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88 cities in country record minimal air pollution during lockdown

New Delhi: India continued to breathe easy as pollution level in 88 cities across the country remained minimal due to lockdown.

Out of the 103 cities where air quality was recorded, 23 registered ‘good’ air quality while 65 others recorded satisfactory air quality, according to the data from the Central Pollution Control Board.

An AQI between 0-50 is considered good, 51-100 satisfactory, 101-200 moderate, 201-300 poor, 301-400 very poor and 401-500 severe.

Air Quality Index is assessment of the air quality by taking into account different factors. The lower the AQI the better the air is considered to be.

The national capital witnessed a slight dip in air quality after the effect of rain subsided but it remained in the satisfactory category.

UP’s Bulandshahr and Guwahati were the only two cities out of 103 that recorded poor air quality.

India is currently under the biggest lockdown with around 130 crore people asked to stay home in view of the coronavirus outbreak, which has claimed 29 lives and infected over 1000 people in the country.

The government has urged people to avoid unnecessary travelling, significantly reducing the traffic movement across the country.

Since the lockdown was imposed the air quality across the country has shown drastic improvement due to eradication of local pollutants generated due to construction activiites and vehicular traffic among others.

According to the Centre-run System of Air Quality and Weather Forecasting and Research (SAFAR), the impact of the measures taken due to the coronavirus outbreak has resulted in a drop in PM2.5 (fine particulate pollutant) by 30 per cent in Delhi and by 15 per cent in Ahmedabad and Pune.

The level of Nitrogen Oxide (NOx) pollution, which can increase the risk of respiratory conditions, has also reduced. NOx pollution is mainly caused due to a high motor vehicle traffic. In Pune, NOx pollution has reduced by 43 per cent, in Mumbai, by 38 per cent and in Ahmedabad, by 50 per cent.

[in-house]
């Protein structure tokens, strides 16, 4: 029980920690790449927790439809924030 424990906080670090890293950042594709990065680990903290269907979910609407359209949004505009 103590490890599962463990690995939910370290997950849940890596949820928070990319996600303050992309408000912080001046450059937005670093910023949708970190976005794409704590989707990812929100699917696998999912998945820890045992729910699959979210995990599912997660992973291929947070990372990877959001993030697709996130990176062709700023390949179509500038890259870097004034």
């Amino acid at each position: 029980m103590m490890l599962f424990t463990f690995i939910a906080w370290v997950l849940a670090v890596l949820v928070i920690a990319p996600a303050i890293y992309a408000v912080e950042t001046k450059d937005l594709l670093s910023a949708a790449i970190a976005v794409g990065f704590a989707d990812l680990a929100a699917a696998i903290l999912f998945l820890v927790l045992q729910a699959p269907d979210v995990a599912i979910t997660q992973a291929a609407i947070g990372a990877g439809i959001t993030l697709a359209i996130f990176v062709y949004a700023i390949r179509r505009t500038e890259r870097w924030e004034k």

Gufran Beig, a scientist at SAFAR, said generally in March, pollution is in the “moderate” category (Air Quality Index range: 100-200) while presently, it is in the “satisfactory” (AQI 50-100) or “good” (AQI 0-50) category.

Environmentalists said that though it is not the ideal way to bring down air pollution but at least it proves that such outcomes can be brought.

Jyoti Pande Lavakare, co-founder, Care for Air NGO, said the low AQI and the blue skies proved beyond doubt that a lot of the polluted air was “anthropomorphic, that is, man-made”.

“Obviously, slowing down the economy to such a degree is not the ideal way to bring down air pollution, but at least it proves that it can be done. We can achieve the same outcome by doing this mindfully, using technology and low-emission alternatives,” she said.

Lavakare emphasised on the need to realise that air pollution weakens the lungs, so countries like India with higher pollution and lower nutrition levels will be more affected by COVID-19, and morbidity and deaths are likely to be higher.

Ravina Kohli, environmentalist and part of the #MyRightToBreathe campaign, said it was a “huge wake-up call” for governments obsessed with development at the cost of the environment.

“We, the people, are the problem. Our communication on solutions now also include how to reduce pollution at a personal level by being able to understand our behaviour and its consequences on our environment.

“For the first time, I believe our present generation will discover the critical importance and need for a focus on public health and the quality of air we breathe,” she said.

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